By Alexandra Morris
Can medications and meditation co-exist?
Or, put another way, does mindfulness — the deliberate act of paying attention to the present moment and observing your thoughts drift by — have a place in psychiatric care?
The answer, according to some doctors: yes, maybe, at least for some patients.
At a conference held earlier this month at the University of Massachusetts Medical School, psychiatrists David Lovas of Dalhousie University and Zev Schuman-Olivier of Harvard Medical School and the Cambridge Health Alliance made the case for and against mindfulness and psychiatric drugs in treating patients with depression, anxiety, schizophrenia, bipolar disorder, and other mental illnesses.
Over the past twenty years or so, the number of patients taking antidepressants and antipsychotics has increased substantially. And in many cases, patients are on multiple drugs at once: one third of psychiatric outpatients are on three or more drugs, according to one study.
So researchers have begun to examine whether mindfulness, which can include walking meditation, body scan meditation (to bring awareness to each part of the body in turn), mindful eating or yoga, or mindful listening can significantly reduce some of the anxiety and distress associated with such illnesses.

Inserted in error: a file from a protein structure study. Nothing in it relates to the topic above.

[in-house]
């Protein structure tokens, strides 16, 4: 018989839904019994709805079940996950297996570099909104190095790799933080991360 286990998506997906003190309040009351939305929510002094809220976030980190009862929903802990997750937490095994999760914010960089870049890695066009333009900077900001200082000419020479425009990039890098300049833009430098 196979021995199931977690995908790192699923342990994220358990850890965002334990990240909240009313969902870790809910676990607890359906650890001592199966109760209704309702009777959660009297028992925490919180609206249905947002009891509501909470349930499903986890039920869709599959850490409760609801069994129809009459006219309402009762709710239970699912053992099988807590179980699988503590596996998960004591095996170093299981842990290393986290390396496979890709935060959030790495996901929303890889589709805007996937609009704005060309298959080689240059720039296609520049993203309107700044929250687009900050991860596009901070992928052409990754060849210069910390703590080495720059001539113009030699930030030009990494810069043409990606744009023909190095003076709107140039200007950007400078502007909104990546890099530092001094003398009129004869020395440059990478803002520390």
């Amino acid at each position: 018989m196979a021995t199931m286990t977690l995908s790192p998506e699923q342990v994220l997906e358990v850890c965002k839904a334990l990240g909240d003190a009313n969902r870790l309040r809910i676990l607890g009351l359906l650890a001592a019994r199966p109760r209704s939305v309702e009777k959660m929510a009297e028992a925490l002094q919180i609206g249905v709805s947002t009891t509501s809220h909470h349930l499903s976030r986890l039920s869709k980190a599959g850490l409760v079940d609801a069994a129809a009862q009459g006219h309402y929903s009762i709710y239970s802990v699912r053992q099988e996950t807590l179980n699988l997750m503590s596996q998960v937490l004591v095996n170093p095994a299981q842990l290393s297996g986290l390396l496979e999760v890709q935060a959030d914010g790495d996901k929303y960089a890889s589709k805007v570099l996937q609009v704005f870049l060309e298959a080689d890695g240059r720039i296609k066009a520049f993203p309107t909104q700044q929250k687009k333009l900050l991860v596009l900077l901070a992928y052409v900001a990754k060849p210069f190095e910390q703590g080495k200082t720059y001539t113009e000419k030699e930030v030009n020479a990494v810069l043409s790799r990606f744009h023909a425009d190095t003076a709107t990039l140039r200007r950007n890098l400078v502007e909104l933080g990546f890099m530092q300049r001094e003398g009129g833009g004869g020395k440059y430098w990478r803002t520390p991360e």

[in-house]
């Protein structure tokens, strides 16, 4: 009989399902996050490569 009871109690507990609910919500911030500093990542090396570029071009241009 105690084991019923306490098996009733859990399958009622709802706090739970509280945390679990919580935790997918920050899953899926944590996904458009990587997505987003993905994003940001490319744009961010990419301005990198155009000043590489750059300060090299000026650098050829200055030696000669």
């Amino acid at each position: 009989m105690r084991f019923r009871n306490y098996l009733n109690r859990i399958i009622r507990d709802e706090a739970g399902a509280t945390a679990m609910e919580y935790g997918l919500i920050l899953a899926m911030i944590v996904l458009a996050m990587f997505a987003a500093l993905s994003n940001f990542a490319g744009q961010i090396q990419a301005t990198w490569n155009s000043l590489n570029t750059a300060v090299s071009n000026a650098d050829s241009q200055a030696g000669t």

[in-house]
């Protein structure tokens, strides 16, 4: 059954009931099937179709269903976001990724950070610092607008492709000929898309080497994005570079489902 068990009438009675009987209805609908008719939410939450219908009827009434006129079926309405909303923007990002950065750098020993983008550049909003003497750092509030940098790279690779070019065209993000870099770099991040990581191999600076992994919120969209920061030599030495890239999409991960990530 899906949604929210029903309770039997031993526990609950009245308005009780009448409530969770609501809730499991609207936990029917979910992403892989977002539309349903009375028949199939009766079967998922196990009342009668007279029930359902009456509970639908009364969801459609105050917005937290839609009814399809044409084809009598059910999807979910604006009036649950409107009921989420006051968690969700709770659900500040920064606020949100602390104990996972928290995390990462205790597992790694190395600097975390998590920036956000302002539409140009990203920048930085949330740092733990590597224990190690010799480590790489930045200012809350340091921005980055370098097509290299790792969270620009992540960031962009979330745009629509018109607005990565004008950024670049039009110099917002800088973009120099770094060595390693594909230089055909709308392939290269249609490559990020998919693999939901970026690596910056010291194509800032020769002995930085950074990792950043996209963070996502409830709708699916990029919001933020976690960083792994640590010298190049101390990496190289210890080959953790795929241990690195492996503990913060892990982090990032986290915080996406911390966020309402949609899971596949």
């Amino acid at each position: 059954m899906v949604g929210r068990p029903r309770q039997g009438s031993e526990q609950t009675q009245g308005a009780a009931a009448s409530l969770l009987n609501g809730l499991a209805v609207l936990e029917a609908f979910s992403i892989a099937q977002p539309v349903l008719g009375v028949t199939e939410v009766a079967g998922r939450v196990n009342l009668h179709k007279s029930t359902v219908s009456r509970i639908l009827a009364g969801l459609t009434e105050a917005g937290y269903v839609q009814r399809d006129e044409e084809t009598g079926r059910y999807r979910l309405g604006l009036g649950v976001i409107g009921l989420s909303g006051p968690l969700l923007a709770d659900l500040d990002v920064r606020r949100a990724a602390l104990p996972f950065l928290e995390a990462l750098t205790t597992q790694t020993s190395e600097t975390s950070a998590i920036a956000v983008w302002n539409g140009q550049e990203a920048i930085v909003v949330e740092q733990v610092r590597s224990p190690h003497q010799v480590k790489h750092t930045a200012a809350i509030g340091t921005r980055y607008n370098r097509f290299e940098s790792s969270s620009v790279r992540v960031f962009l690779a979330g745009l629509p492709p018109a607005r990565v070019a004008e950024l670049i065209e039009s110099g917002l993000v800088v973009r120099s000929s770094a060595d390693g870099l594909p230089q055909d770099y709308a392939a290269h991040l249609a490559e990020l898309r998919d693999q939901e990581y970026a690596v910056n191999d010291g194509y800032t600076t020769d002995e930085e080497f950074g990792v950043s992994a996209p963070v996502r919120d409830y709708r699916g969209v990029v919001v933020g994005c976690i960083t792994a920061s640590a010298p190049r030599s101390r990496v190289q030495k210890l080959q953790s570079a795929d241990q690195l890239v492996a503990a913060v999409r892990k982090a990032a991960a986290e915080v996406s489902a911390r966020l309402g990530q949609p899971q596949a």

“We’re witnessing a culture that is focused and organized in some ways around medication as a primary form of treatment,” said Schuman-Olivier. “On the other hand, people can overstate the power of mindfulness intervention.”
It’s a careful balancing act, they say: for some, mindfulness-based therapy may be more effective at relieving stress and addressing mental health symptoms, while others may benefit more from medications or a combination of medication and meditation.
In some cases, mindfulness can produce negative side effects – it has been shown to draw out negative memories of past events.
Still, mindfulness meditation is being adopted more and more as a practice to improve health and mental well-being. The U.S. Marines, for example, are using these meditation practices to improve their attention and working memory, according to a recent New York Times report.